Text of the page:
Don’t know German?  Any language will do.

Finally, as the last words fade, the bells of the church take up the melody.  At that point, those who have not already done so light their candles, lanterns, and torches and begin crunching along yet another narrow country road in the direction of Oberndorf.  Yes, these lights are all part of the Friedenslicht.

After that, there’s no more singing.  In Austria, once you’ve sung “Silent Night,” you’ve said all there is to say about Christmas.  And, it’s much too cold to walk and sing at the same time.

A river of candles

The event is billed as a “Fackelzug,” a torchlight procession, but there are far more candles than torches.  Officially, it’s the annual Gruber-Mohr memorial walk.  Unofficially, it’s a step back in time to a simpler era.


With their candles, marchers set out toward Oberndorf over the frozen countryside.  


In the deep snow along the country roads, locals have set out hundreds of other candles, each lit by the first marchers.  Where the wind has snuffed out a wayside candle or that of one of the marchers, there’s always someone available to relight that candle from his or her own.

If you wear glasses, they will fog up from your breath, giving each of the thousands of points of light a tiny halo.  There’s little talking, as just walking through the bitter cold takes all your concentration.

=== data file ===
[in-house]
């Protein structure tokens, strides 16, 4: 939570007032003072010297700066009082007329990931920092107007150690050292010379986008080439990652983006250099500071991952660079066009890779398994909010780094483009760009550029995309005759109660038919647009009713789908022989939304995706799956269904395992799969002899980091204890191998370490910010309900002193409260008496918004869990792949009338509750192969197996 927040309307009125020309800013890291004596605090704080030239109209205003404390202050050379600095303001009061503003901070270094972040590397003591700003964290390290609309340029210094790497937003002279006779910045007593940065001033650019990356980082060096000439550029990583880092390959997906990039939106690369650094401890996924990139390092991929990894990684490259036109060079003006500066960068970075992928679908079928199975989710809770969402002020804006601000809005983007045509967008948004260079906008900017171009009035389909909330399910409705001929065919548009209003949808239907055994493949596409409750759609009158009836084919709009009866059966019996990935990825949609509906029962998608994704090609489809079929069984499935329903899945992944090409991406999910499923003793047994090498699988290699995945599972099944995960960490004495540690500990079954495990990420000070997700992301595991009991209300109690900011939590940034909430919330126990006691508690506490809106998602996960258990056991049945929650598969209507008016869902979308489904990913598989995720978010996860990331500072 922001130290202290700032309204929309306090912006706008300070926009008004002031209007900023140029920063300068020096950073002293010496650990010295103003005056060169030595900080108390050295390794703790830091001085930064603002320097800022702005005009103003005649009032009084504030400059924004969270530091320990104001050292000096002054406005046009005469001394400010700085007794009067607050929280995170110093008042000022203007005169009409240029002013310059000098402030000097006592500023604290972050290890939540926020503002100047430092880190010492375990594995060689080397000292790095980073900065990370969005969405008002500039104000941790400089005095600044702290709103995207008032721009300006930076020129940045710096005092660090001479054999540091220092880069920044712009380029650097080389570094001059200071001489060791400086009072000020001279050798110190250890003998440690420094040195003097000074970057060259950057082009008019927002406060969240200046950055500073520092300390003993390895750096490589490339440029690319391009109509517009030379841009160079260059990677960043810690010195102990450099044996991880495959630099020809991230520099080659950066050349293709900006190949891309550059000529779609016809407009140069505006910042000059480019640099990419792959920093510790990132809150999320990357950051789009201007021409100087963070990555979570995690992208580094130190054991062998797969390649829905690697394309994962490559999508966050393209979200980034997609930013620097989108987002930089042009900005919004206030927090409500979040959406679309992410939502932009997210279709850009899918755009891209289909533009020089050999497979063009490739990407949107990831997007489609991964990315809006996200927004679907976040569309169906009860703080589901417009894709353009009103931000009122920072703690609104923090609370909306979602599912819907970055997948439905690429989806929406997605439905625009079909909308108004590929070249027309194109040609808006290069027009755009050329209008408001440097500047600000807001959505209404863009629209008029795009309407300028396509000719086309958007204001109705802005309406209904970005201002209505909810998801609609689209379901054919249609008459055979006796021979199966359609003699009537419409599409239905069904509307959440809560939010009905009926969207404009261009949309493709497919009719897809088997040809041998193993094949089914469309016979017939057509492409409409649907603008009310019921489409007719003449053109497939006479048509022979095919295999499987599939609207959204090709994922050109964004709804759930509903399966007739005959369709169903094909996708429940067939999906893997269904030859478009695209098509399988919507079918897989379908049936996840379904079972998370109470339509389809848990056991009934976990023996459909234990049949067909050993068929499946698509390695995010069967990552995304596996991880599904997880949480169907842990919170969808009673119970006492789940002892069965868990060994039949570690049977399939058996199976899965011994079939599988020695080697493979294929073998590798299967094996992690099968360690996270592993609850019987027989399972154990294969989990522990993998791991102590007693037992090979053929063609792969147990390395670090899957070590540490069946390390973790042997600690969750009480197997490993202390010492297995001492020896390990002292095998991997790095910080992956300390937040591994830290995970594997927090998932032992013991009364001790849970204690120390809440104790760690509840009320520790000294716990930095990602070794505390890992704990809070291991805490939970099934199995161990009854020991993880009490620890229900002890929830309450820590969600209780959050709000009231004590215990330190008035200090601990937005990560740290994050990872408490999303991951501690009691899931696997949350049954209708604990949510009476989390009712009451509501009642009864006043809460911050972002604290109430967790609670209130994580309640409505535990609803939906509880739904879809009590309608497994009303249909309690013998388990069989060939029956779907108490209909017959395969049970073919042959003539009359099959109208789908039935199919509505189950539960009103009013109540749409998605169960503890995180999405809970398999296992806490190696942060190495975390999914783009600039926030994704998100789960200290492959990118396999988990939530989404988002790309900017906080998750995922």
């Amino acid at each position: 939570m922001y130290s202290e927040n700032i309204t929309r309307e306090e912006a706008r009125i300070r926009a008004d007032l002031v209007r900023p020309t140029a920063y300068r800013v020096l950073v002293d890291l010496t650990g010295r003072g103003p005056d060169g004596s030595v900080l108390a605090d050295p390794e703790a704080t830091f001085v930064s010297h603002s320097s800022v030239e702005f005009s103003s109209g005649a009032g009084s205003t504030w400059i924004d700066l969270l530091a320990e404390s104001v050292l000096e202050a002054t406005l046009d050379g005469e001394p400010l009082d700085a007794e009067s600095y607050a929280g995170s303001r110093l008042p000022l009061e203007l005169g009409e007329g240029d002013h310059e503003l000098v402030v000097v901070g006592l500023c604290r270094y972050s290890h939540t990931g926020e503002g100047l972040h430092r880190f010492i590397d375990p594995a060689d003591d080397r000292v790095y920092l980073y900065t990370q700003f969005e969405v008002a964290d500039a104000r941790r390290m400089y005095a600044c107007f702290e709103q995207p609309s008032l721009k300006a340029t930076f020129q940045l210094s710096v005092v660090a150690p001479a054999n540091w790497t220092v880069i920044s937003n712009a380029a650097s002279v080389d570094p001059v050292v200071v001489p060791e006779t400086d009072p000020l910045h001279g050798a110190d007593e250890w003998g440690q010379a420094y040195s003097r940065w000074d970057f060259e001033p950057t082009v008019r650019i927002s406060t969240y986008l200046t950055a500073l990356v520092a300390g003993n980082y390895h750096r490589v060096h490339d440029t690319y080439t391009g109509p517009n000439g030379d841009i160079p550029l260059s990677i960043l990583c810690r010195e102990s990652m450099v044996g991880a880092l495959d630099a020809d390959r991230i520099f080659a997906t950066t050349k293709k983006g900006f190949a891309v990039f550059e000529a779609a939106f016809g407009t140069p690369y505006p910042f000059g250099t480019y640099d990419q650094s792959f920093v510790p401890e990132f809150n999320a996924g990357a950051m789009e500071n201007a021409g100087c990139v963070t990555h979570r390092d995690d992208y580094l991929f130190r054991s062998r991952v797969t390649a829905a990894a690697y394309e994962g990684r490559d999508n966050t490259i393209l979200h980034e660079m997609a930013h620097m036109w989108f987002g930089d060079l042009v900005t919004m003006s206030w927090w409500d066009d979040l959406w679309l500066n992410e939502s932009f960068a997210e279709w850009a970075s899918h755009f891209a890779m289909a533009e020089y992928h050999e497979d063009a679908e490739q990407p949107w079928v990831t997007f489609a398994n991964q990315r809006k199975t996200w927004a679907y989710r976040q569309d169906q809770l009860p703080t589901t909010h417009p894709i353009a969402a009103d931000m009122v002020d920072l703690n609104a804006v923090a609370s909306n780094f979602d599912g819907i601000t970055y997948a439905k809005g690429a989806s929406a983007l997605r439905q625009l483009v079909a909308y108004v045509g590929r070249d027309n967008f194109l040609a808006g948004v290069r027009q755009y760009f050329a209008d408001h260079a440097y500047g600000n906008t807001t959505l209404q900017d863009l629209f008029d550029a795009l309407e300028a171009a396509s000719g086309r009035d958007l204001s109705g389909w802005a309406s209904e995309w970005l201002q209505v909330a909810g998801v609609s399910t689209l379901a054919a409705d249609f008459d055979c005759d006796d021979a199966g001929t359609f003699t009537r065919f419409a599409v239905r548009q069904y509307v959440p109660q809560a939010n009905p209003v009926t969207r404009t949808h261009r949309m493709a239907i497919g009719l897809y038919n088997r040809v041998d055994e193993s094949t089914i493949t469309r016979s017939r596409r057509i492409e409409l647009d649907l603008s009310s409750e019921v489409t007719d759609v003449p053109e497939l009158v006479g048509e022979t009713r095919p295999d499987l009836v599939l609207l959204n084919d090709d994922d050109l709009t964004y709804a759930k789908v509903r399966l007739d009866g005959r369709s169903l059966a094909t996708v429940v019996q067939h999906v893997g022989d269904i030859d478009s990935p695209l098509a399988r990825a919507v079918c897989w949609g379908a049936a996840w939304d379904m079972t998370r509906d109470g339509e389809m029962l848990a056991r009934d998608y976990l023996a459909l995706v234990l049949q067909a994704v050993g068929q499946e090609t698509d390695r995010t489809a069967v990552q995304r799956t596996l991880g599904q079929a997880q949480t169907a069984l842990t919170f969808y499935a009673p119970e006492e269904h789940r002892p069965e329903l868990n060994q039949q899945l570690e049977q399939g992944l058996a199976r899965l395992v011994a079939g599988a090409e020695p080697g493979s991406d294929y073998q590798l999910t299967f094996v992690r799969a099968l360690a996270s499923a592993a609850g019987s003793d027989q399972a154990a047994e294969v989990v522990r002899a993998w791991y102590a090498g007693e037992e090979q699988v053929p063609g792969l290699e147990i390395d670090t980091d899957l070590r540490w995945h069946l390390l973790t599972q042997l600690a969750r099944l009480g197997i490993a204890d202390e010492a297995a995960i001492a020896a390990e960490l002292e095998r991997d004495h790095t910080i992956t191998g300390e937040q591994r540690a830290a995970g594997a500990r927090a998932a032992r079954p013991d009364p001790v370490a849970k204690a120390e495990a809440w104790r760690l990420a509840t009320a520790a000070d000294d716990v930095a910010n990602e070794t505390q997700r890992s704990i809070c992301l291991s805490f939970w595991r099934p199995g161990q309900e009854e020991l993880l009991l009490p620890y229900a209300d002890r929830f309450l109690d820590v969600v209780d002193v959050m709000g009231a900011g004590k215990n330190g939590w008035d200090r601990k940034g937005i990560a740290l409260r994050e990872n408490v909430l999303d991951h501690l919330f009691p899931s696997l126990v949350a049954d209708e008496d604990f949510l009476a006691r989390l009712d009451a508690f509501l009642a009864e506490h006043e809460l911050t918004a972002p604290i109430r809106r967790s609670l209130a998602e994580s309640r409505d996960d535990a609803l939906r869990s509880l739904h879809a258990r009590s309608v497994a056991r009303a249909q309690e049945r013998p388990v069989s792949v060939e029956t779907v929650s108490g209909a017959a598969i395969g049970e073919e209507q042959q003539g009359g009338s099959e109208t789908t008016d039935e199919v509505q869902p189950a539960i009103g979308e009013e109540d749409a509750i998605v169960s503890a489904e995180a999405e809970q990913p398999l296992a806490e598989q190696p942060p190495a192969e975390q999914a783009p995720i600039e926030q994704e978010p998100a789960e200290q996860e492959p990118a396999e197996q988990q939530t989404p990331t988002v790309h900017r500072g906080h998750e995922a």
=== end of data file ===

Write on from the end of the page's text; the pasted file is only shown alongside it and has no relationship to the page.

As the procession nears each village—tiny communities of a few hundred people at most—each town fires off a single multi-colored firework shell—a Christmas star, showing the way.

At the end of the walk, you’ll be cold and tired.  But, you’ll be in good company as you board a Lokalbahn train back to a warm dinner and an equally warm bed at a hotel in Salzburg.  Tomorrow, there’ll be time to take in a high mass at one of Salzburg’s many churches, if you so choose.




On a cold December morning, a lone hiker climbs up the embankment to the Salzach River.  Her bright snowsuit adds a splash of color to the wintery scene.  In the background is the Silent Night Chapel, marking the spot where Silent Night was first performed.  (The chapel is available as a scale model from Vollmer.)


And, finally, a view of Alpine Western Austria, photographed from a passing train on the route between Salzburg and Innsbruck.


One Response to An Austrian Railroad Christmas

  1. John Wachsmuth says:

    What a beautiful story — and experience for those participating.